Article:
Sec. general of Synod of Bishops: Following COVID, ‘we have discovered…a new theology’
ROME, Italy, October 17, 2020 (LifeSiteNews) — The new secretary general of the Synod of Bishops said that following the coronavirus lockdowns, “[w]e have discovered a new ecclesiology, perhaps even a new theology, and a new ministry,” as well as “a new vision of the Church.” Bishop Mario Grech also appeared to relativize the singular importance of Holy Mass, as well as the priesthood.
Grech, who was appointed to his new position only in September, told Jesuit magazine La Civiltà Cattolica on Wednesday that the “new ecclesiology” lies “in rehabilitating the domestic Church and giving it more space, a Church-family consisting of a number of families-Church [sic].”
According to the bishop, Catholics “must live the Church within our families. There is no comparison between the institutional Church and the domestic Church. The large community Church is made up of small Churches that gather in houses. If the domestic Church fails, the Church cannot exist. If there is no domestic Church, the Church has no future! The domestic Church is the key that opens horizons of hope!”
After these general remarks, he argued “clericalism” was responsible for the notion of the domestic Church being forgotten early on in the history of Christianity, playing off against each other the hierarchical structure of the Church and the domestic Church.
“Theology and the value of pastoral care in the family seen as domestic Church took a negative turn in the fourth century, when the sacralization of priests and bishops took place, to the detriment of the common priesthood of baptism, which was beginning to lose its value,” Grech said. “The more the institutionalization of the Church advanced, the more the nature and charism of the family as a domestic Church diminished.”
“It is not the family that is subsidiary to the Church, but it is the Church that should be subsidiary to the family,” he continued. “Inasmuch as the family is the basic and permanent structure of the Church, a sacred and cultic dimension should be restored to it, the domus ecclesiae. Saint Augustine and Saint John Chrysostom teach, in the wake of Judaism, that the family should be an environment where faith can be celebrated, meditated upon and lived. It is the duty of the parish community to help the family to be a school of catechesis and a liturgical space where bread can be broken on the kitchen table.”
Asked by La Civiltà Cattolica who the “ministers of this ‘Church-family’” might be, Grech said, “For St. Paul VI, the common priesthood is lived in an eminent way by the spouses, armed with the grace of the sacrament of marriage. Parents, therefore, by virtue of this sacrament, are also the ‘ministers of worship,’ who, during the domestic liturgy break the bread of the Word, pray with it, and thus the transmission of the faith to their children takes place.”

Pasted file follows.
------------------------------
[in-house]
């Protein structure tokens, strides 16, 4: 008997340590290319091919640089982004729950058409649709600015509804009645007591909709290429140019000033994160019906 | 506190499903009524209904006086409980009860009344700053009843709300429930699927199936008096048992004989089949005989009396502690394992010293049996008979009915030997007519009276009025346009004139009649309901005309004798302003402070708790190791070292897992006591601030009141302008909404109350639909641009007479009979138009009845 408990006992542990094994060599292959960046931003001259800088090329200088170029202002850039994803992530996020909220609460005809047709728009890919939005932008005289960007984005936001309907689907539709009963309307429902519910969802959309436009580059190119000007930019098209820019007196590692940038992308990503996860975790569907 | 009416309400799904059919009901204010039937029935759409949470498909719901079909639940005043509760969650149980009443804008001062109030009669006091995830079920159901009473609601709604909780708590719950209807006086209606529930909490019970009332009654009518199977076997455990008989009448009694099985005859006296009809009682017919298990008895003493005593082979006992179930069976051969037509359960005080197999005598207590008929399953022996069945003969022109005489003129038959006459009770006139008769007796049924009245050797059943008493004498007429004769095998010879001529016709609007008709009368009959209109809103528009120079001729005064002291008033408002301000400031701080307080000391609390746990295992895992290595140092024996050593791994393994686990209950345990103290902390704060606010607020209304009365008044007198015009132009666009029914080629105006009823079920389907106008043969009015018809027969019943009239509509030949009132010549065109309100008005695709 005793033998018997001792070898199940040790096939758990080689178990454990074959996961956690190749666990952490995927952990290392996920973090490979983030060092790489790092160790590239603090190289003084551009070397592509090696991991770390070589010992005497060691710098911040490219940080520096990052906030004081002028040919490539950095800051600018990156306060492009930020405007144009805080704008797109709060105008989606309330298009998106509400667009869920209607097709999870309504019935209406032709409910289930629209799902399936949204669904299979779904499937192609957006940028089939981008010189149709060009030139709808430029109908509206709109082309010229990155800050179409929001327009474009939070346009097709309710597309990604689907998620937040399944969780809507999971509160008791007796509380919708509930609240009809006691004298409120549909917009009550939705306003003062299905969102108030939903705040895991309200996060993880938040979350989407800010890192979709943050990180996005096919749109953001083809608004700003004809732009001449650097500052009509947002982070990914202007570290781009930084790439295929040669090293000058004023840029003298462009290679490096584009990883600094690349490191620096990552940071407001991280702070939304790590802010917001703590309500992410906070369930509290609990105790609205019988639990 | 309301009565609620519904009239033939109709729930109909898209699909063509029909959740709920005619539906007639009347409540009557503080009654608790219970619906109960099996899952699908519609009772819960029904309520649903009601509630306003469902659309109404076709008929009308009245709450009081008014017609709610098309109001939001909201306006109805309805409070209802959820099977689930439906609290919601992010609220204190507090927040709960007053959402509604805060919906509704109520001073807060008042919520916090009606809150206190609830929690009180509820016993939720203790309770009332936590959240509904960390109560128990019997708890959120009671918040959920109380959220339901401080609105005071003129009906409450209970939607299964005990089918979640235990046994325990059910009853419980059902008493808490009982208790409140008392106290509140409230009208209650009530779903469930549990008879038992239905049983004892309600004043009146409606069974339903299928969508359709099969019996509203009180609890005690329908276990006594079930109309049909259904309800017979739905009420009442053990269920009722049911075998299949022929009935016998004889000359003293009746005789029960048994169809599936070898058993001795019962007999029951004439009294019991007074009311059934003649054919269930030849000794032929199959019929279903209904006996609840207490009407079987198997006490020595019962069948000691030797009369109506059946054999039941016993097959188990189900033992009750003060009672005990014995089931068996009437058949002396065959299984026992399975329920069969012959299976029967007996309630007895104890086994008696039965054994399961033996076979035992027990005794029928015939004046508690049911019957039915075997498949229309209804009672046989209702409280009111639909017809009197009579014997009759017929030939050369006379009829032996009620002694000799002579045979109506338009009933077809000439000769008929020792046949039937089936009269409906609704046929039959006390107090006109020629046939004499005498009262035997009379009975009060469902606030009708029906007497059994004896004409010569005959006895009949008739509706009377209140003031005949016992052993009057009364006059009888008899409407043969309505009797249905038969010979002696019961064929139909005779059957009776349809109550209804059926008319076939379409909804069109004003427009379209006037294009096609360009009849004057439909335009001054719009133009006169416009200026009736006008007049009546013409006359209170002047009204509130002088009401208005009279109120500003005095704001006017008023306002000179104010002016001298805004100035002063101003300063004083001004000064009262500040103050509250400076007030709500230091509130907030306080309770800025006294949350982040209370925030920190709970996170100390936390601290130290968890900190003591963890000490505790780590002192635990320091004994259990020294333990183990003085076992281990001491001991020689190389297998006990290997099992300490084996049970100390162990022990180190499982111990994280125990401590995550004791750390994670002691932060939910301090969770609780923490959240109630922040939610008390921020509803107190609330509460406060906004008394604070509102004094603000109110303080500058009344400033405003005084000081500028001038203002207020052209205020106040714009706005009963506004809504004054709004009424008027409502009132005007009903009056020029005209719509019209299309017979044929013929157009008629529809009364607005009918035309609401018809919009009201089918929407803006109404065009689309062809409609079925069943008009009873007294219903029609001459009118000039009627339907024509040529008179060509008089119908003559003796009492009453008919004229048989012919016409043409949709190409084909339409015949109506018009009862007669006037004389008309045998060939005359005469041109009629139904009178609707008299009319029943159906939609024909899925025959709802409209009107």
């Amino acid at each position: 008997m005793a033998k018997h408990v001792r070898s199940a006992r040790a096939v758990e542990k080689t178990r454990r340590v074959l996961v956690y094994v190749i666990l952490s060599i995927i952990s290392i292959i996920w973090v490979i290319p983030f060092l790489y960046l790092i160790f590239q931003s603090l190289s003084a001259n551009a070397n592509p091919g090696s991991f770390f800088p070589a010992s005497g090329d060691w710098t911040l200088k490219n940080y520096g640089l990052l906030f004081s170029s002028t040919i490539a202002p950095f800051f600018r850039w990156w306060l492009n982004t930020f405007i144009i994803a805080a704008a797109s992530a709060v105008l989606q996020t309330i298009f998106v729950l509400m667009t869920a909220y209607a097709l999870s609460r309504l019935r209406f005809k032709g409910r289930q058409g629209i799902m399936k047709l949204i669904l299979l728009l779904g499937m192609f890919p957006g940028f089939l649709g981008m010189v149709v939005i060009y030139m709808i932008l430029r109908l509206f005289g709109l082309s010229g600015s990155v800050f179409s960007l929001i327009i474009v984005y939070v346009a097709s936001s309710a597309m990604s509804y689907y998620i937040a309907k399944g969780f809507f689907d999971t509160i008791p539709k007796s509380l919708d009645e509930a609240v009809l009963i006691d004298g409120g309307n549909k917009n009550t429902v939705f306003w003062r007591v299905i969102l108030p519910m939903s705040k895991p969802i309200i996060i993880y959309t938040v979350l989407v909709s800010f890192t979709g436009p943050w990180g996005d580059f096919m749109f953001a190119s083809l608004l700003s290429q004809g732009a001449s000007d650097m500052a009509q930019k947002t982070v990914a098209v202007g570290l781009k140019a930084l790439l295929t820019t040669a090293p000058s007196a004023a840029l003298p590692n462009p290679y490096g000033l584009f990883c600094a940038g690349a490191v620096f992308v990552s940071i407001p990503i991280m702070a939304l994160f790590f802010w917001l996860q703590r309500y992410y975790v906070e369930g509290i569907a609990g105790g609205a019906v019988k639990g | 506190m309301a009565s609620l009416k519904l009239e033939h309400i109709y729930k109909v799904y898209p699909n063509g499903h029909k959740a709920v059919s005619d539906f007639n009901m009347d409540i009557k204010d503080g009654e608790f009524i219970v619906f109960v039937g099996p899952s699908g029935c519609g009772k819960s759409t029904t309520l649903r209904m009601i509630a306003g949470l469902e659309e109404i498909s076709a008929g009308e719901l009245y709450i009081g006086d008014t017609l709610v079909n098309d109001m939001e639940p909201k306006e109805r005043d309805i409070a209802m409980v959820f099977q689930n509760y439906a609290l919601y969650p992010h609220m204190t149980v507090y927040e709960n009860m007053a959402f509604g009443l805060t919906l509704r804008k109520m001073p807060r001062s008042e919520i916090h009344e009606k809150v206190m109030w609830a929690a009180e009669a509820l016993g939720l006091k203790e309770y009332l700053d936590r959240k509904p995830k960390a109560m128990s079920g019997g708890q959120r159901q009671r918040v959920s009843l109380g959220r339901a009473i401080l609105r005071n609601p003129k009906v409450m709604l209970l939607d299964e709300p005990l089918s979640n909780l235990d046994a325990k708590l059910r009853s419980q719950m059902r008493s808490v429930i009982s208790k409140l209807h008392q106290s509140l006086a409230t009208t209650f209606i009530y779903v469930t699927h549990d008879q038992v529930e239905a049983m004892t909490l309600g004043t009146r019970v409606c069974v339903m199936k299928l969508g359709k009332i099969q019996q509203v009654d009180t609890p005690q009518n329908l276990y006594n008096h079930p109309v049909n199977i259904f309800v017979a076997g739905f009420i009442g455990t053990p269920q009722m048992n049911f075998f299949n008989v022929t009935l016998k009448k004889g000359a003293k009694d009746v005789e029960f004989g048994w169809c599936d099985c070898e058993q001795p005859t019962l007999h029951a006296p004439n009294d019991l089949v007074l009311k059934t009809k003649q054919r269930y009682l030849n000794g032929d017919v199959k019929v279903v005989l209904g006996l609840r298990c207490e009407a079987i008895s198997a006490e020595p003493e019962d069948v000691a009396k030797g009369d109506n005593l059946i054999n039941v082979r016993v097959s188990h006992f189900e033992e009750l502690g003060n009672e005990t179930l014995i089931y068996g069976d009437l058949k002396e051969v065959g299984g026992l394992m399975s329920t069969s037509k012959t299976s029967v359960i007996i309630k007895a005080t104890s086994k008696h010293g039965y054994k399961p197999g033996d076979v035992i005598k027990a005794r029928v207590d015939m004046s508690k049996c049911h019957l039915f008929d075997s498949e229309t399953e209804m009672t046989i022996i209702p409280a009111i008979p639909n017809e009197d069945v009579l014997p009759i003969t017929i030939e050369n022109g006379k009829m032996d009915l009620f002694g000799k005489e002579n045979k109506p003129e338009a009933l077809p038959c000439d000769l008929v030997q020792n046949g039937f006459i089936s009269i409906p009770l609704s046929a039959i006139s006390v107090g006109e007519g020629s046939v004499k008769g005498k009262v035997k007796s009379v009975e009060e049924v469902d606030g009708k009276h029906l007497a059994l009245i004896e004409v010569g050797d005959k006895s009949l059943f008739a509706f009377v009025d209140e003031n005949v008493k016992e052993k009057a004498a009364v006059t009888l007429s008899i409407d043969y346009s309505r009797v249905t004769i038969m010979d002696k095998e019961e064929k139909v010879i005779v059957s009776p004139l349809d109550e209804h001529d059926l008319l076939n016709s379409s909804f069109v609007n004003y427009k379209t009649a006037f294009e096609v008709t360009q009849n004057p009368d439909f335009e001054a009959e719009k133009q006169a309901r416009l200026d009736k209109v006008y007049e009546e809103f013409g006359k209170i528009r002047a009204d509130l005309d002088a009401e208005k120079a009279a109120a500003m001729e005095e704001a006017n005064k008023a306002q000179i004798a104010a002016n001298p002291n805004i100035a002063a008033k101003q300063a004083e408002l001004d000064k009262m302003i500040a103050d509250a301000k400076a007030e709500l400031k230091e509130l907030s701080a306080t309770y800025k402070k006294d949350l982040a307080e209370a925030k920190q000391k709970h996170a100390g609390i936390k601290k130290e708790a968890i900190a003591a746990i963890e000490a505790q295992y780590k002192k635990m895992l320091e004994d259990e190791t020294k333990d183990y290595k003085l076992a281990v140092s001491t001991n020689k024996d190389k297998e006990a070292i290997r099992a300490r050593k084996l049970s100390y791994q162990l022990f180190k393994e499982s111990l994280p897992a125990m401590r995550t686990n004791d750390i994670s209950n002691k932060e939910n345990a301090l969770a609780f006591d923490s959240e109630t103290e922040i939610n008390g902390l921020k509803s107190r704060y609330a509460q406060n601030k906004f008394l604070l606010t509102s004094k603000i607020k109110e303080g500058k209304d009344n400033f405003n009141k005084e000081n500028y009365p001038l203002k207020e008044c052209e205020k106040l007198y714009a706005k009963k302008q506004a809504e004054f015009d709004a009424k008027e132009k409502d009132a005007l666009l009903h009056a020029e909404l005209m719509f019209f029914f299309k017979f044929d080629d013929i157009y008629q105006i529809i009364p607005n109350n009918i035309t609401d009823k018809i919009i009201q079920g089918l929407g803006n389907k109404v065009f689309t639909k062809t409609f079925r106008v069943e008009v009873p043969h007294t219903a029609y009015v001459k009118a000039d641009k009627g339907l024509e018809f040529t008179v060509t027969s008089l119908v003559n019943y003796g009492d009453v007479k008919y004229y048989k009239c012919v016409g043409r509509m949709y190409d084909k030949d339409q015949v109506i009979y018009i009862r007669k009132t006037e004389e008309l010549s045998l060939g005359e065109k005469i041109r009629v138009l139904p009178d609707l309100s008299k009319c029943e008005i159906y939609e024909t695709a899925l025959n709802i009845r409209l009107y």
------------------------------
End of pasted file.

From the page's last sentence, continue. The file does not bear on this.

Grech expressed his hope that the notion of the domestic Church might be strengthened not simply as an encouragement to Christian families, like Pope John Paul II had done. Instead, he mentioned it in the context of the coronavirus lockdowns prohibiting the vast majority of Catholics in the Western hemisphere from attending Mass and receiving Holy Communion for months, and appeared willing to advance the “domestic Church” at the expense of going to Mass.
For Grech, however, it was merely “curious that many people have complained about not being able to receive communion and celebrate funerals in church, but not as many have worried about how to reconcile with God and neighbor, how to listen to and celebrate the Word of God and how to live out a life of service.”
While admitting that “the Eucharist is the source and summit of Christian life,” the bishop said “it is of concern that someone feels lost outside of the Eucharistic or worship context, for it shows an ignorance of other ways of engaging with the mystery. This not only indicates that there is a certain spiritual illiteracy, but is proof of the inadequacy of current pastoral practice. It is very likely that in the recent past our pastoral activity has sought to lead to the sacraments and not to lead — through the sacraments — to Christian life.”
Grech also briefly talked about the concept of synodality, according to which the Church “‘walks together’ with men and women and participates in the travails of history,” cultivating “the dream of rediscovering the inviolable dignity of peoples and the service function of authority. This will help us to live in a more fraternal way and to build a world for those who will come after us that is more beautiful and more worthy of humanity.”
The bishop said, recalling statements made by Pope Francis, that in a synodal Church “each person opens up to novelty, to a change of opinion, to rejoice in what others say.”
Grech made headlines in 2017, when as Bishop of Gozo, Malta, he argued that so-called divorced and remarried could receive Holy Communion, contradicting Catholic teaching. Grech’s guidelines applied the Pope’s apostolic exhortation Amoris Laetitia, an outgrowth of two synods of bishops.